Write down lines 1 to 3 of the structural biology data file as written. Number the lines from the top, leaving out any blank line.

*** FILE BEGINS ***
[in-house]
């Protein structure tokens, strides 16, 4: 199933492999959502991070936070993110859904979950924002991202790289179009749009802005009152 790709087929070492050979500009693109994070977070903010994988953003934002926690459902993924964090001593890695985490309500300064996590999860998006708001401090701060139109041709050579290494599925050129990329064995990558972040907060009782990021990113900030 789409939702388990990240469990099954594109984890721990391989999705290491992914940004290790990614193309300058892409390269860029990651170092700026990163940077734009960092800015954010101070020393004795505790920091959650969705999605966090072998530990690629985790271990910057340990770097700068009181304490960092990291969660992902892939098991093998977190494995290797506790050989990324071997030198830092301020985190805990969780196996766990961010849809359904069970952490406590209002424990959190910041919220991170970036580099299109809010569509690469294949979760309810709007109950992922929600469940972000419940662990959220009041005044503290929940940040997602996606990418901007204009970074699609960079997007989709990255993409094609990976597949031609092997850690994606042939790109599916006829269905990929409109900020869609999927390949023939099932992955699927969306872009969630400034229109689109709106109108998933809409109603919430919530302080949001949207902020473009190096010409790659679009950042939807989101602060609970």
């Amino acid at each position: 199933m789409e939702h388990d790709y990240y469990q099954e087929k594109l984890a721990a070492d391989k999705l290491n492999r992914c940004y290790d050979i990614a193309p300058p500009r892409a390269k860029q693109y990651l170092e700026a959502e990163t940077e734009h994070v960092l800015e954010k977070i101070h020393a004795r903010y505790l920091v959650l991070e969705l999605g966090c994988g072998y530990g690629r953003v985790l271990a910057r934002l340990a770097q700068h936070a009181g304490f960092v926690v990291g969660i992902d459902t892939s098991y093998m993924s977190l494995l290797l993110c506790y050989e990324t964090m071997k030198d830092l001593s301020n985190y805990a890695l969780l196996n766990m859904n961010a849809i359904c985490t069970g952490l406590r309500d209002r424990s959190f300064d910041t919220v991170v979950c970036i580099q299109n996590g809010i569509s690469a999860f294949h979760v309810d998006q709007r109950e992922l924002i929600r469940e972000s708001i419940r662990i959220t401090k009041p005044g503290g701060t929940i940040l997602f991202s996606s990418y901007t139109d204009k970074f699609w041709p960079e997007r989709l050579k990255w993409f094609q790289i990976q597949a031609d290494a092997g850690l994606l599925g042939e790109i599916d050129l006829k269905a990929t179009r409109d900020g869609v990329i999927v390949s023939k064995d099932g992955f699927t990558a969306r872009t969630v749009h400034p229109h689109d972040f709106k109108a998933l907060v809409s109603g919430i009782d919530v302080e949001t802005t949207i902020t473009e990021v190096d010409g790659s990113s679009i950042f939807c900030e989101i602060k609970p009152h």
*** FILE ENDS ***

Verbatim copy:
[in-house]
């Protein structure tokens, strides 16, 4: 199933492999959502991070936070993110859904979950924002991202790289179009749009802005009152 790709087929070492050979500009693109994070977070903010994988953003934002926690459902993924964090001593890695985490309500300064996590999860998006708001401090701060139109041709050579290494599925050129990329064995990558972040907060009782990021990113900030 789409939702388990990240469990099954594109984890721990391989999705290491992914940004290790990614193309300058892409390269860029990651170092700026990163940077734009960092800015954010101070020393004795505790920091959650969705999605966090072998530990690629985790271990910057340990770097700068009181304490960092990291969660992902892939098991093998977190494995290797506790050989990324071997030198830092301020985190805990969780196996766990961010849809359904069970952490406590209002424990959190910041919220991170970036580099299109809010569509690469294949979760309810709007109950992922929600469940972000419940662990959220009041005044503290929940940040997602996606990418901007204009970074699609960079997007989709990255993409094609990976597949031609092997850690994606042939790109599916006829269905990929409109900020869609999927390949023939099932992955699927969306872009969630400034229109689109709106109108998933809409109603919430919530302080949001949207902020473009190096010409790659679009950042939807989101602060609970």
């Amino acid at each position: 199933m789409e939702h388990d790709y990240y469990q099954e087929k594109l984890a721990a070492d391989k999705l290491n492999r992914c940004y290790d050979i990614a193309p300058p500009r892409a390269k860029q693109y990651l170092e700026a959502e990163t940077e734009h994070v960092l800015e954010k977070i101070h020393a004795r903010y505790l920091v959650l991070e969705l999605g966090c994988g072998y530990g690629r953003v985790l271990a910057r934002l340990a770097q700068h936070a009181g304490f960092v926690v990291g969660i992902d459902t892939s098991y093998m993924s977190l494995l290797l993110c506790y050989e990324t964090m071997k030198d830092l001593s301020n985190y805990a890695l969780l196996n766990m859904n961010a849809i359904c985490t069970g952490l406590r309500d209002r424990s959190f300064d910041t919220v991170v979950c970036i580099q299109n996590g809010i569509s690469a999860f294949h979760v309810d998006q709007r109950e992922l924002i929600r469940e972000s708001i419940r662990i959220t401090k009041p005044g503290g701060t929940i940040l997602f991202s996606s990418y901007t139109d204009k970074f699609w041709p960079e997007r989709l050579k990255w993409f094609q790289i990976q597949a031609d290494a092997g850690l994606l599925g042939e790109i599916d050129l006829k269905a990929t179009r409109d900020g869609v990329i999927v390949s023939k064995d099932g992955f699927t990558a969306r872009t969630v749009h400034p229109h689109d972040f709106k109108a998933l907060v809409s109603g919430i009782d919530v302080e949001t802005t949207i902020t473009e990021v190096d010409g790659s990113s679009i950042f939807c900030e989101i602060k609970p009152h």